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Stories by Jennifer Jacquet

The chimpanzee and the whale: two recent views

“Research on chimpanzees is contentious, expensive, and of increasingly limited necessity,” wrote medical researchers in a piece titled “Guiding limited use of chimpanzees in research” published last week in the journal Science .

January 12, 2012 — Jennifer Jacquet

Infinite Balance: Nature and Human Nature

It's not true that aesthetics must be be compromised for meaning. I visited the excellent Infinite Balance: Artists and the Environment show at San Diego's Museum of Photographic Arts earlier this week, which features the shortlist for the Prix Pictet contest, the world’s top (and only?

January 6, 2012 — Jennifer Jacquet

Finding Nemo Isn't Easy: Film's Stars Threatened with Extinction

One in every six species related to characters in the movie Finding Nemo is threatened by extinction, according to a new study out today. The authors examined the extinction risk of 1,568 species within 16 families of well-known marine animals represented in the 2003 Academy Award-winning animated film.All species of marine turtles (“Squirt” and “Crush”) and more than half of all hammerhead sharks (“Anchor”), mackerel sharks (“Bruce” and “Chum”), and eagle rays (“Mr.

December 14, 2011 — Jennifer Jacquet
The Best Blazer (and the Year’s Best Books)

The Best Blazer (and the Year’s Best Books)

Today the New York Times put out their list of the top ten books of 2011. Among them, Nobel-prize winning psychologist Daniel Kahneman’s Thinking Fast and Slow, which is a remarkable read about how the human mind works and necessary material for anyone, anywhere, period.

November 30, 2011 — Jennifer Jacquet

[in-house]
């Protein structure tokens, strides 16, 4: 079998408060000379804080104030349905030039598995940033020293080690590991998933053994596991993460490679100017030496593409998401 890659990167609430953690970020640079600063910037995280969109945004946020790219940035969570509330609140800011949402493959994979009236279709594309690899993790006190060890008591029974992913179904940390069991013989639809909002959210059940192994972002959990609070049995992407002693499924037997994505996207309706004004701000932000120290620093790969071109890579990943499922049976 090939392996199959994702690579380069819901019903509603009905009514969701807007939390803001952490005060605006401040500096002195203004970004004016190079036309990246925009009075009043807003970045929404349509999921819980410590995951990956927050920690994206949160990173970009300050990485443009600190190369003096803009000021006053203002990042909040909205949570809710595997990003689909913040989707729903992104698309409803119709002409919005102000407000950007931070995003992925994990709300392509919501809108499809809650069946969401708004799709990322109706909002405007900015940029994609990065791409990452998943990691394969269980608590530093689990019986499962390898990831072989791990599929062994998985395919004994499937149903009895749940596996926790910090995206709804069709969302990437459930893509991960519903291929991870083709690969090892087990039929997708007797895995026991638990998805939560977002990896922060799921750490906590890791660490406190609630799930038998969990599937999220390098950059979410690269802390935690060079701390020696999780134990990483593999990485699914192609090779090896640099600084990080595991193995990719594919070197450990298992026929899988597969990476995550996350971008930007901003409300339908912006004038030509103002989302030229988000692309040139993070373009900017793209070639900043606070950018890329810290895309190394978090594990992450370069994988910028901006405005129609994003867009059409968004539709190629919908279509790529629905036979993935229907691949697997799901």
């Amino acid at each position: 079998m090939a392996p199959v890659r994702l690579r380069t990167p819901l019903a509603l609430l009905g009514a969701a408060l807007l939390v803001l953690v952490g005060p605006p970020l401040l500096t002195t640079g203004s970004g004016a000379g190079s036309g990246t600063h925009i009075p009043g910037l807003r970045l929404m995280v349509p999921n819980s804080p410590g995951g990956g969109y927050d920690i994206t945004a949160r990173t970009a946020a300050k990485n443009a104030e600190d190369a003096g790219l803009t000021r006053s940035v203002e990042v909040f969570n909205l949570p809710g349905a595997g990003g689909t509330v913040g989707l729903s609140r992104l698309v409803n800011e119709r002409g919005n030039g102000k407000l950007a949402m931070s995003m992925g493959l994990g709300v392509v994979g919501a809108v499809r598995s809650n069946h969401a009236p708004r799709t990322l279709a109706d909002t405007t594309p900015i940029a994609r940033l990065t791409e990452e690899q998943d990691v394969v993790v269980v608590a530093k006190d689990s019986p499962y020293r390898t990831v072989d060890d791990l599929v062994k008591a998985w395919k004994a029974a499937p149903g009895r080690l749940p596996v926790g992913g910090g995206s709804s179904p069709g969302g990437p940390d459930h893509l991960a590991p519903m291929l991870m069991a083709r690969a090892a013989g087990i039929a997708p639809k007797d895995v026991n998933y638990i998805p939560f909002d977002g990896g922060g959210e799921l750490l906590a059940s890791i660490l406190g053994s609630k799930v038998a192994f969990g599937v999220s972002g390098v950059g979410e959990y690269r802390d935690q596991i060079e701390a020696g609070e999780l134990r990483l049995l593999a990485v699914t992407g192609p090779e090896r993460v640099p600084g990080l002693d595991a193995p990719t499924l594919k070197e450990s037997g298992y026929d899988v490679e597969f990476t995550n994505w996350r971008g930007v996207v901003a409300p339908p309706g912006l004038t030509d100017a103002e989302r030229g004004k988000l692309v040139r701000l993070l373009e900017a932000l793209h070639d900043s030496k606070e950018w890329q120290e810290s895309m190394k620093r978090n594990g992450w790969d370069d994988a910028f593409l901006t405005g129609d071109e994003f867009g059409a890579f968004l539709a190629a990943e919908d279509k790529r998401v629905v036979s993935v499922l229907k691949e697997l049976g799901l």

Oil Pipeline Protesters Surround the White House Today

Some people, like Joe Romm, want more coverage on climate change. For me, climate change is one of those subjects that I actually try to ignore. I am often silently thankful that I do not have to stare at a headline about one of the most crushing subjects of our time in the morning.

November 6, 2011 — Jennifer Jacquet

Treats Not Tricks: Scientists Favor Research about Reward over Punishment

We call it 'trick or treat' but we all know the chances are much higher of getting treats on Halloween night. Similarly, it seems that scientists have a higher probability of publishing research about reward rather than research about punishment.I queried 'reward' and 'punishment' in the following databases of academic literature: Google Scholar, Scirus, Web of Science, SpringerLink, Ingenta, the journal Science, the journal Nature, and JSTOR.

October 31, 2011 — Jennifer Jacquet

Vintage Apple

My dad used to take my brother and a Macintosh in to his college classroom to show his students that even a four-year-old could use a computer. My brother (pictured right; that's me on the left) would skillfully perform some task, like playing Brickles.

October 12, 2011 — Jennifer Jacquet

Laughter

LAUGHS! from Everynone on Vimeo.

October 9, 2011 — Jennifer Jacquet

7 Reasons to Swim with Whale Sharks

1. It's explicit in the title: you get to swim with whale sharks (Rhincodon typus). It's not shark watching (although the behemoths are often easily visible from the surface): you get to get up close in the water with the largest fish in the world.

September 21, 2011 — Jennifer Jacquet

Back to School: Teaching Evolution

Most kids are heading back to school this month. Last week, my friend, a high school biology teacher in Mt. Vernon, Washington, got the inevitable: "So are you saying we're related to monkeys?" To which she replied: "I'm saying you're related to yeast." For those who disagree back to school radio ads exclaiming "It's not what you learn, but what you wear" -- here are a few favorites and soon-to-be favorites in teaching evolution:--Neil Shubin's book Your Inner Fish and, more important, his interview with Stephen Colbert;--Jerry Coyne's book Why Evolution is True and blog of the same title; --Carl Bergstom's co-authored soon-to-be-released (November 2011) Evolution textbook;--Randy Olson's Flock of Dodos; --And, of course, South Park's version of the theory of evolution (not appropriate for all audiences).

September 18, 2011 — Jennifer Jacquet

9/11 Memorial Name Placement

Ground Zero officially becomes the National September 11th Memorial today. The memorial is impressive in so many obvious ways and also in less obvious ways.

September 11, 2011 — Jennifer Jacquet

Mislabeled MSC-certified fish

No one wanted to eat a toothfish. It sounded gross. So in the 1970s, fishmongers marketed Patagonia toothfish ( Dissostichus eleginoides ) from the southern reaches of our globe as ‘Chilean sea bass’.

August 26, 2011 — Jennifer Jacquet